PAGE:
any and every TM it is impossible to decide language ATM.
Jul 22 '05 #8
"Peter Olcott" <ol****@worldne t.att.net> wrote:
www.halting-problem.com
Please quit your courses immediately and sign up for a course on
elementary logic.

Your argument is akin to this one: "If my computer had no CPU, it
wouldn't work. Therefore my computer doesn't work."
(replace 'my computer' with 'the original proof' and 'no CPU' with
'no return value for WillHalt').

Some other logical flaws in your argument:
Method of this Proof
X = The solution to the Halting Problem
Y = The basis of the original proof
Z = The basis of this proof

Structure of Original Proof---->Y makes X impossible
Structure of This Proof--------->Z makes Y impossible


You have misunderstood the OP (Original Proof). The OP starts with:
X = "bool WillHalt() exists"
where WillHalt and its return value are described on the original
page. It explains (in English) why 'X' is equivalent to the
statement of the halting problem.
You are arguing about "void WillHalt()", which has nothing
to do with the OP.

The OP is actually a "reductio ad absurdum". Its structure is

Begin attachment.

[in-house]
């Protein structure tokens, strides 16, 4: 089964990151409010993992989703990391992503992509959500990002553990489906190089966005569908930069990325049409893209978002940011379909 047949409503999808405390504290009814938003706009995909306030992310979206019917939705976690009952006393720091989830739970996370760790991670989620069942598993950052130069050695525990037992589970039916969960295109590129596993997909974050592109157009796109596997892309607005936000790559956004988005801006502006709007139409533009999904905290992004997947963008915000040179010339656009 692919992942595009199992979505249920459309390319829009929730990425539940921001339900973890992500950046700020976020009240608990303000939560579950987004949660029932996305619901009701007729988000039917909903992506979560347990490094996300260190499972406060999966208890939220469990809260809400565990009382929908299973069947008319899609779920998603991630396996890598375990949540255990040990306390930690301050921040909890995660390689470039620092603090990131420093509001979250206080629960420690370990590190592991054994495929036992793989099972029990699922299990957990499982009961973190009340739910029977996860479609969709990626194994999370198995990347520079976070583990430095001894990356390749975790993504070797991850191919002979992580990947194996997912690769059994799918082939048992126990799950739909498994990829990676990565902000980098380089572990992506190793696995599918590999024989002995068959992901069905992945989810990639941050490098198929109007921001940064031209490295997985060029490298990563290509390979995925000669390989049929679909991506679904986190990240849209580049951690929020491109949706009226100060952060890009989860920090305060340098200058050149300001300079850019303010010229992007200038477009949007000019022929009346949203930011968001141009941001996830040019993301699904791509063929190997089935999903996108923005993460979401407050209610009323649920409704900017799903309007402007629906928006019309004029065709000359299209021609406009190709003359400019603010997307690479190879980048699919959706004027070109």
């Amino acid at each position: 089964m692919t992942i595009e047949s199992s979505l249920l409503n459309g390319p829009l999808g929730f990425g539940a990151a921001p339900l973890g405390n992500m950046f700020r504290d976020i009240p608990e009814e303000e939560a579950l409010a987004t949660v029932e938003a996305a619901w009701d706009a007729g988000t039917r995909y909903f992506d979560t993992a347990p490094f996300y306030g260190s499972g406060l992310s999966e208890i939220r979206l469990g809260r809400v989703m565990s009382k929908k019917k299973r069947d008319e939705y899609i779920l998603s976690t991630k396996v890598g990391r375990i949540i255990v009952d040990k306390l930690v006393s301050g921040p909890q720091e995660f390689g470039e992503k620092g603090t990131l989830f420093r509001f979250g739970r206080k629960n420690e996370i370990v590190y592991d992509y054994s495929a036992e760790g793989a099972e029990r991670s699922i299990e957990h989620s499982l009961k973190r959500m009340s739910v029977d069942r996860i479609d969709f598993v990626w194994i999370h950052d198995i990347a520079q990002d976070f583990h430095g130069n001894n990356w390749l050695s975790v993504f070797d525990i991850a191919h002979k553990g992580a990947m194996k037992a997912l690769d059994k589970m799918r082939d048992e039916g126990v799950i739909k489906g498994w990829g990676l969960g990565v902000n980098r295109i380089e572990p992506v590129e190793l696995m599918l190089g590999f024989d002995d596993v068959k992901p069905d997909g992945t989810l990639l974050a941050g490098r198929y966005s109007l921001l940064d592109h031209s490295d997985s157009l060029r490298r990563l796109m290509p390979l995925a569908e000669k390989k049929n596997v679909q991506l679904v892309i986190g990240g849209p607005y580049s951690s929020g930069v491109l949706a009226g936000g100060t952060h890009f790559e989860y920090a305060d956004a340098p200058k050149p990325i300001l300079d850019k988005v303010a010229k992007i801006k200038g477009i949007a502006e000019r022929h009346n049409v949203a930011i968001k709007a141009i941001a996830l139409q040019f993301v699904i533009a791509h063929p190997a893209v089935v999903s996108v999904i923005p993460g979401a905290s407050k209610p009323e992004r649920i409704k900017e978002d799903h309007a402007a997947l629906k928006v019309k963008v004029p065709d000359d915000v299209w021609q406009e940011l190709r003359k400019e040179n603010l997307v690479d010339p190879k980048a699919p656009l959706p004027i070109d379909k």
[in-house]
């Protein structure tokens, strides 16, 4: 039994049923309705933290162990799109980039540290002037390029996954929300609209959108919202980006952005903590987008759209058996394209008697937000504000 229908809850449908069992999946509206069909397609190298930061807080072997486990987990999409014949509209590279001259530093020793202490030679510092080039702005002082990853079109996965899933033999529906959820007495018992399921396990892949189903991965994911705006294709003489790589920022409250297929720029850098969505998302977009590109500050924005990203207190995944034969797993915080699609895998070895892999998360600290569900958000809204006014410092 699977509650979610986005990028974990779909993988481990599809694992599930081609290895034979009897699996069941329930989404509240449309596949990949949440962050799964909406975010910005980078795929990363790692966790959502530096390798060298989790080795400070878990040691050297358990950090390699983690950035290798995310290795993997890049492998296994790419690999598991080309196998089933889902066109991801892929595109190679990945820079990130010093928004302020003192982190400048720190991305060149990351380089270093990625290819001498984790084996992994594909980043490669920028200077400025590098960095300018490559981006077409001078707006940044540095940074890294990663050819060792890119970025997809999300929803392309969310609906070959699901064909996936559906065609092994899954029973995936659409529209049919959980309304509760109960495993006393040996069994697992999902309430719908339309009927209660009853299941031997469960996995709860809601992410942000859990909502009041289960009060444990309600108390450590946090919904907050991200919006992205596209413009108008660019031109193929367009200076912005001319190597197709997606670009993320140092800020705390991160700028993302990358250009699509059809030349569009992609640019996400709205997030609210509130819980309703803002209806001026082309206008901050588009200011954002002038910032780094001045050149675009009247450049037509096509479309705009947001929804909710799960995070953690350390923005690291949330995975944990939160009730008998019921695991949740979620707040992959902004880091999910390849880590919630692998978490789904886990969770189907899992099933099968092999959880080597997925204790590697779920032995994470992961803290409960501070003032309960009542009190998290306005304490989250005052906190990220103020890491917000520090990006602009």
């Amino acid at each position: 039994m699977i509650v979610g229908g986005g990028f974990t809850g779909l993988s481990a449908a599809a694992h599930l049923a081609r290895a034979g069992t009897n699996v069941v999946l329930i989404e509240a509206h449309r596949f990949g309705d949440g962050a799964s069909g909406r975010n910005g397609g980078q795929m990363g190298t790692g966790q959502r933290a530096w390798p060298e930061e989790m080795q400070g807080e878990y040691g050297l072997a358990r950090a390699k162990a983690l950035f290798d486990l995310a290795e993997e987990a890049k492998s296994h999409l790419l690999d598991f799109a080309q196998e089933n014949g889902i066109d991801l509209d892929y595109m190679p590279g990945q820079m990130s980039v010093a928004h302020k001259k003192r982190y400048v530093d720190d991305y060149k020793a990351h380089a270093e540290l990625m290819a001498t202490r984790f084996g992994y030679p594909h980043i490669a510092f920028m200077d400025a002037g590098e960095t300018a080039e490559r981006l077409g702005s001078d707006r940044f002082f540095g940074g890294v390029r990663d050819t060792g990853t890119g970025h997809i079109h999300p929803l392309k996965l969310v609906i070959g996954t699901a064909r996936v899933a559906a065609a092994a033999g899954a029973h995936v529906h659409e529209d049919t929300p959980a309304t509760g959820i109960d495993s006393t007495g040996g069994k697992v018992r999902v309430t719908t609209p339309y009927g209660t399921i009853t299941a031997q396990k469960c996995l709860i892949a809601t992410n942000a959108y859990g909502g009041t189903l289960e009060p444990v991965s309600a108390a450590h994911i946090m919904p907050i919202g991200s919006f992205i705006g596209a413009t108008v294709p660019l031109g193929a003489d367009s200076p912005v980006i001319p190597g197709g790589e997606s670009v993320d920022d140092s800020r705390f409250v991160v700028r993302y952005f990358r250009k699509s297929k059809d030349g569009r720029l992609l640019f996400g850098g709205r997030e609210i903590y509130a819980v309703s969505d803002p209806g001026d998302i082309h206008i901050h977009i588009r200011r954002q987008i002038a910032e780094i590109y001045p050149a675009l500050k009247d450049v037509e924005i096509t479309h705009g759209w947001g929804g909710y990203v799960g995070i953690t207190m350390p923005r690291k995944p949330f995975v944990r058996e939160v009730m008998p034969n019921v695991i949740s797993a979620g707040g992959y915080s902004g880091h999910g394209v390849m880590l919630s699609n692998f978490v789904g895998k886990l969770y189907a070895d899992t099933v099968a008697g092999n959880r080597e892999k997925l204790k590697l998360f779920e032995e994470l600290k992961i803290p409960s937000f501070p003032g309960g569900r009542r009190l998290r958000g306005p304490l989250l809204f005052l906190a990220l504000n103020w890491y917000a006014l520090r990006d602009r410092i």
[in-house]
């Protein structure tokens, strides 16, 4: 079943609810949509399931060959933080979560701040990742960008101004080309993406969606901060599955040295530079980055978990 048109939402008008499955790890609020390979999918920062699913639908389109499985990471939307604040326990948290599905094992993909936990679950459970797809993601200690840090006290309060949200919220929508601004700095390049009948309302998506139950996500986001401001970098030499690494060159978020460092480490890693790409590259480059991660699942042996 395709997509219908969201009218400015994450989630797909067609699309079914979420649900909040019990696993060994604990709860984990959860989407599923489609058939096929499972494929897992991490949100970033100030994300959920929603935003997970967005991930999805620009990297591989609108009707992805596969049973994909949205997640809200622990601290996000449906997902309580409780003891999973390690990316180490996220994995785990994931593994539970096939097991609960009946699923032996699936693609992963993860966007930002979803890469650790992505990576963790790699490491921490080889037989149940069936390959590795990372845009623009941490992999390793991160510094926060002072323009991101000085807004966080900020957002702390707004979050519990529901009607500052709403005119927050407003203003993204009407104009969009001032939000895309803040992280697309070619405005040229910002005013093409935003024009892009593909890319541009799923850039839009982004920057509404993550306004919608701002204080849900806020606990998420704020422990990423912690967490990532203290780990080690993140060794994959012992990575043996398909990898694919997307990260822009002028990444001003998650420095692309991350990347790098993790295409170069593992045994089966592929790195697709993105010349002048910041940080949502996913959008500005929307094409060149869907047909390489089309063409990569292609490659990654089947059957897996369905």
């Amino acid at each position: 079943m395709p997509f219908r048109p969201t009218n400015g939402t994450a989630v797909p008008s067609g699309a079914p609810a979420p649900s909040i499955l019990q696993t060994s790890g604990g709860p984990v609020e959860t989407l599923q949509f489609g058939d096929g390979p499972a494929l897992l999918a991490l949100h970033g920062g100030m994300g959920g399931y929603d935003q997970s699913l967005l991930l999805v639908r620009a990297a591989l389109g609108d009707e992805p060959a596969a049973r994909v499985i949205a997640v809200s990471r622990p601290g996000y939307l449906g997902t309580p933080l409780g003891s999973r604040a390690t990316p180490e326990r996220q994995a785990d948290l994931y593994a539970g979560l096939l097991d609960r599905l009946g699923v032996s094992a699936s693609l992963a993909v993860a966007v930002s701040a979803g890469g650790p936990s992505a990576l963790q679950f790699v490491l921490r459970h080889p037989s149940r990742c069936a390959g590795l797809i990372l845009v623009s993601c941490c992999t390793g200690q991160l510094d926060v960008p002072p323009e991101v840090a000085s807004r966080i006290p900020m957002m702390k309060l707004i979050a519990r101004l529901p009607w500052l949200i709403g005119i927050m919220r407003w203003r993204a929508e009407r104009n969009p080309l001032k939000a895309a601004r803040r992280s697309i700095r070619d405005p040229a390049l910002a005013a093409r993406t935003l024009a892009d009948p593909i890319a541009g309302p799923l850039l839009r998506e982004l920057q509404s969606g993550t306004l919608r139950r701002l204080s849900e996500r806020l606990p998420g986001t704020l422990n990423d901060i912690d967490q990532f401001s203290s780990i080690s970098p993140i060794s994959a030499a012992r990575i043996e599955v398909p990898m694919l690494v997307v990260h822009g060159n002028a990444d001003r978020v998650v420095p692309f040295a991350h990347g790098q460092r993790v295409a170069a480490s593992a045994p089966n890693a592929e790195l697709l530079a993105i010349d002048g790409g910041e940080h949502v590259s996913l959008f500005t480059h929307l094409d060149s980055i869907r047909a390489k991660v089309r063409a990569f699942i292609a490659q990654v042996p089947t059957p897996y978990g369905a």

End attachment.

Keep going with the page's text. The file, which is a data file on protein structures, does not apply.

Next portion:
"if X is possible then Y is possible. But Y is clearly impossible."
Many people have trouble grasping this concept (I have no idea why).

If your proof also shows that Y is impossible then you have
only strengthened the OP! If your proof shows that Y is possible
then you have not added to or detracted from it. In order to attack
the OP, you could do one of the following:
- show that X is not equivalent to the halting problem
- show that "if X is possible then Y is possible" is not correct
- show that "Y is impossible" is not correct

You also seem to be of the opinion that refuting the OP
means that you have proved that there is a solution to the HP.
Far from it. Even if you do refute the OP, then there are dozens
of other non-equivalent proofs of the HP. Even if you go further and
refute all known proofs of the HP, it doesn't make it wrong.
It just means that we don't know whether or not there is a solution.
You would actually have to find a solution, or prove that a solution
exists (a very different matter to finding flaws in non-existence proofs).

Finally, most of the effort in your 'proof' seems to have gone into
showing "if bool WillHalt() exists, then void WillHalt() exists". This
is as obvious as it is irrelevant, because the existence of such a